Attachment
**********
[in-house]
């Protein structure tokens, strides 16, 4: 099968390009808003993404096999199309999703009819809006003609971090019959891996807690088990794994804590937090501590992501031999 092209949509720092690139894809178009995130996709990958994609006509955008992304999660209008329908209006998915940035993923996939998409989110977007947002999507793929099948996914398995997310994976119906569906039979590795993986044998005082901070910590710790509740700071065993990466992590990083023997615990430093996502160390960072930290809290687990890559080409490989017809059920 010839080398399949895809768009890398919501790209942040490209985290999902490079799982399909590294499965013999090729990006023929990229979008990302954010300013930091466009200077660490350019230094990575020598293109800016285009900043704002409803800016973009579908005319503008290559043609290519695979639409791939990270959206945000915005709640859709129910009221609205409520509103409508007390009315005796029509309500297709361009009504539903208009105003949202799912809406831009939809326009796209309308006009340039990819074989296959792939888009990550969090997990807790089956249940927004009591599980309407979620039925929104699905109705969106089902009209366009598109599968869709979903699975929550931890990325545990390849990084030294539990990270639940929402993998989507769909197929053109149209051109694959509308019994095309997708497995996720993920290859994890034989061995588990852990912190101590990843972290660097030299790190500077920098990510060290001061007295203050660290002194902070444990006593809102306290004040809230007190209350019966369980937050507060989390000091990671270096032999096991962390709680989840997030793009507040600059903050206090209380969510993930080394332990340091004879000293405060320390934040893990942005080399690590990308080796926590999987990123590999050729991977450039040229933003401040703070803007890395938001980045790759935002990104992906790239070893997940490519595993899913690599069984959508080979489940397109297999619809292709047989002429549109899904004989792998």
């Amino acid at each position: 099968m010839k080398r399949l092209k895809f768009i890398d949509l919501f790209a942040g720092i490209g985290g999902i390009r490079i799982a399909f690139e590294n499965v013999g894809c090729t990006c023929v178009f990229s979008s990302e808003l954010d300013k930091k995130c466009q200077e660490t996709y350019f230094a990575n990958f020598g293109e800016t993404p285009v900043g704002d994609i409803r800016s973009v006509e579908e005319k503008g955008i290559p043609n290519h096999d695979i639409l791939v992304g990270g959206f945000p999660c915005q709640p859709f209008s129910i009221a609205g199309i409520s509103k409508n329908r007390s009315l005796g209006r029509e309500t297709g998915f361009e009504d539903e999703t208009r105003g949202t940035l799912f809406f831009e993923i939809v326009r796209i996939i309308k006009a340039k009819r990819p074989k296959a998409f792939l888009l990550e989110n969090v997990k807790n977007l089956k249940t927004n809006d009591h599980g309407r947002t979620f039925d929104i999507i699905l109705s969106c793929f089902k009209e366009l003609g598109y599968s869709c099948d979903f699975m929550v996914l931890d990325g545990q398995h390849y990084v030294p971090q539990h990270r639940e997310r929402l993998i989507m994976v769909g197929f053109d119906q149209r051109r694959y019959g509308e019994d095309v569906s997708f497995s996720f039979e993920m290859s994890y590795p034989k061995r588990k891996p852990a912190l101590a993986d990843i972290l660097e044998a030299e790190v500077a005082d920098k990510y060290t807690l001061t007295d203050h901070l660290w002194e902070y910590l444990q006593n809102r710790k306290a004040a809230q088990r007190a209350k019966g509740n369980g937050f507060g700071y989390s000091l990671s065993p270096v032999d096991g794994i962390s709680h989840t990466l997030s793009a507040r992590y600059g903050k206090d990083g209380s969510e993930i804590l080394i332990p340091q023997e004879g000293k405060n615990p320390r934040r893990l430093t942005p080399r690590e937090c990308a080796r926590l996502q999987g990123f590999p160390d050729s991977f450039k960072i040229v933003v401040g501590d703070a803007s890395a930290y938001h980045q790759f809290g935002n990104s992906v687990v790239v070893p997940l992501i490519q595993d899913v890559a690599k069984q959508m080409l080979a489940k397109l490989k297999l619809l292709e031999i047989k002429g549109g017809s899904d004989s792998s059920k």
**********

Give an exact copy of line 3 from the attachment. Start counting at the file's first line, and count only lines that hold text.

């Amino acid at each position: 099968m010839k080398r399949l092209k895809f768009i890398d949509l919501f790209a942040g720092i490209g985290g999902i390009r490079i799982a399909f690139e590294n499965v013999g894809c090729t990006c023929v178009f990229s979008s990302e808003l954010d300013k930091k995130c466009q200077e660490t996709y350019f230094a990575n990958f020598g293109e800016t993404p285009v900043g704002d994609i409803r800016s973009v006509e579908e005319k503008g955008i290559p043609n290519h096999d695979i639409l791939v992304g990270g959206f945000p999660c915005q709640p859709f209008s129910i009221a609205g199309i409520s509103k409508n329908r007390s009315l005796g209006r029509e309500t297709g998915f361009e009504d539903e999703t208009r105003g949202t940035l799912f809406f831009e993923i939809v326009r796209i996939i309308k006009a340039k009819r990819p074989k296959a998409f792939l888009l990550e989110n969090v997990k807790n977007l089956k249940t927004n809006d009591h599980g309407r947002t979620f039925d929104i999507i699905l109705s969106c793929f089902k009209e366009l003609g598109y599968s869709c099948d979903f699975m929550v996914l931890d990325g545990q398995h390849y990084v030294p971090q539990h990270r639940e997310r929402l993998i989507m994976v769909g197929f053109d119906q149209r051109r694959y019959g509308e019994d095309v569906s997708f497995s996720f039979e993920m290859s994890y590795p034989k061995r588990k891996p852990a912190l101590a993986d990843i972290l660097e044998a030299e790190v500077a005082d920098k990510y060290t807690l001061t007295d203050h901070l660290w002194e902070y910590l444990q006593n809102r710790k306290a004040a809230q088990r007190a209350k019966g509740n369980g937050f507060g700071y989390s000091l990671s065993p270096v032999d096991g794994i962390s709680h989840t990466l997030s793009a507040r992590y600059g903050k206090d990083g209380s969510e993930i804590l080394i332990p340091q023997e004879g000293k405060n615990p320390r934040r893990l430093t942005p080399r690590e937090c990308a080796r926590l996502q999987g990123f590999p160390d050729s991977f450039k960072i040229v933003v401040g501590d703070a803007s890395a930290y938001h980045q790759f809290g935002n990104s992906v687990v790239v070893p997940l992501i490519q595993d899913v890559a690599k069984q959508m080409l080979a489940k397109l490989k297999l619809l292709e031999i047989k002429g549109g017809s899904d004989s792998s059920k």